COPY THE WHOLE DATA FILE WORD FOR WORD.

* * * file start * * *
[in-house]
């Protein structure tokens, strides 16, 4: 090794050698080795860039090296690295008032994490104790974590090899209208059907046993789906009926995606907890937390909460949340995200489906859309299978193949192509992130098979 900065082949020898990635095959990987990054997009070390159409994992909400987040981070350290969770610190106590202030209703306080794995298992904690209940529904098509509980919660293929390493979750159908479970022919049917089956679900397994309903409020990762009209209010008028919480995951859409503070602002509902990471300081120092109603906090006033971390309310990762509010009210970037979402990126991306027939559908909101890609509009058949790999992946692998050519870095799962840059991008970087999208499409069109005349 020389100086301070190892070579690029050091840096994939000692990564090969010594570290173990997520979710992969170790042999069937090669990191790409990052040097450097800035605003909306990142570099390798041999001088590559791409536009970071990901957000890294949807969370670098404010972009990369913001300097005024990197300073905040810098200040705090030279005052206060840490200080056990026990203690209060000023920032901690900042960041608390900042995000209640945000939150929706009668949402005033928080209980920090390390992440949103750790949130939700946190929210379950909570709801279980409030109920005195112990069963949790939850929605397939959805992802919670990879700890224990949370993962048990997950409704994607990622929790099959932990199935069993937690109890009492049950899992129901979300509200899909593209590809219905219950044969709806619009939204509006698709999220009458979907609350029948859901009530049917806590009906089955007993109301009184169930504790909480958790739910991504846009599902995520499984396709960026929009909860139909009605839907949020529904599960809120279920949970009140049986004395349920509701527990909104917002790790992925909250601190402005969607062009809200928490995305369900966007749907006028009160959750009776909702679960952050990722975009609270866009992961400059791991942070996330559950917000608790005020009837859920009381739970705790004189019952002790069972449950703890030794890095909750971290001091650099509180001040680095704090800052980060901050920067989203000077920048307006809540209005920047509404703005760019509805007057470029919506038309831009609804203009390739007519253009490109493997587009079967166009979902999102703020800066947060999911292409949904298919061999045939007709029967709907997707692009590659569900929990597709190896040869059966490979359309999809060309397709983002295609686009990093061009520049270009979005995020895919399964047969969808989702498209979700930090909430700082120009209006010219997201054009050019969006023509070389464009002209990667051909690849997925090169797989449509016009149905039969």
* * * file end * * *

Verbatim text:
[in-house]
């Protein structure tokens, strides 16, 4: 090794050698080795860039090296690295008032994490104790974590090899209208059907046993789906009926995606907890937390909460949340995200489906859309299978193949192509992130098979 900065082949020898990635095959990987990054997009070390159409994992909400987040981070350290969770610190106590202030209703306080794995298992904690209940529904098509509980919660293929390493979750159908479970022919049917089956679900397994309903409020990762009209209010008028919480995951859409503070602002509902990471300081120092109603906090006033971390309310990762509010009210970037979402990126991306027939559908909101890609509009058949790999992946692998050519870095799962840059991008970087999208499409069109005349 020389100086301070190892070579690029050091840096994939000692990564090969010594570290173990997520979710992969170790042999069937090669990191790409990052040097450097800035605003909306990142570099390798041999001088590559791409536009970071990901957000890294949807969370670098404010972009990369913001300097005024990197300073905040810098200040705090030279005052206060840490200080056990026990203690209060000023920032901690900042960041608390900042995000209640945000939150929706009668949402005033928080209980920090390390992440949103750790949130939700946190929210379950909570709801279980409030109920005195112990069963949790939850929605397939959805992802919670990879700890224990949370993962048990997950409704994607990622929790099959932990199935069993937690109890009492049950899992129901979300509200899909593209590809219905219950044969709806619009939204509006698709999220009458979907609350029948859901009530049917806590009906089955007993109301009184169930504790909480958790739910991504846009599902995520499984396709960026929009909860139909009605839907949020529904599960809120279920949970009140049986004395349920509701527990909104917002790790992925909250601190402005969607062009809200928490995305369900966007749907006028009160959750009776909702679960952050990722975009609270866009992961400059791991942070996330559950917000608790005020009837859920009381739970705790004189019952002790069972449950703890030794890095909750971290001091650099509180001040680095704090800052980060901050920067989203000077920048307006809540209005920047509404703005760019509805007057470029919506038309831009609804203009390739007519253009490109493997587009079967166009979902999102703020800066947060999911292409949904298919061999045939007709029967709907997707692009590659569900929990597709190896040869059966490979359309999809060309397709983002295609686009990093061009520049270009979005995020895919399964047969969808989702498209979700930090909430700082120009209006010219997201054009050019969006023509070389464009002209990667051909690849997925090169797989449509016009149905039969």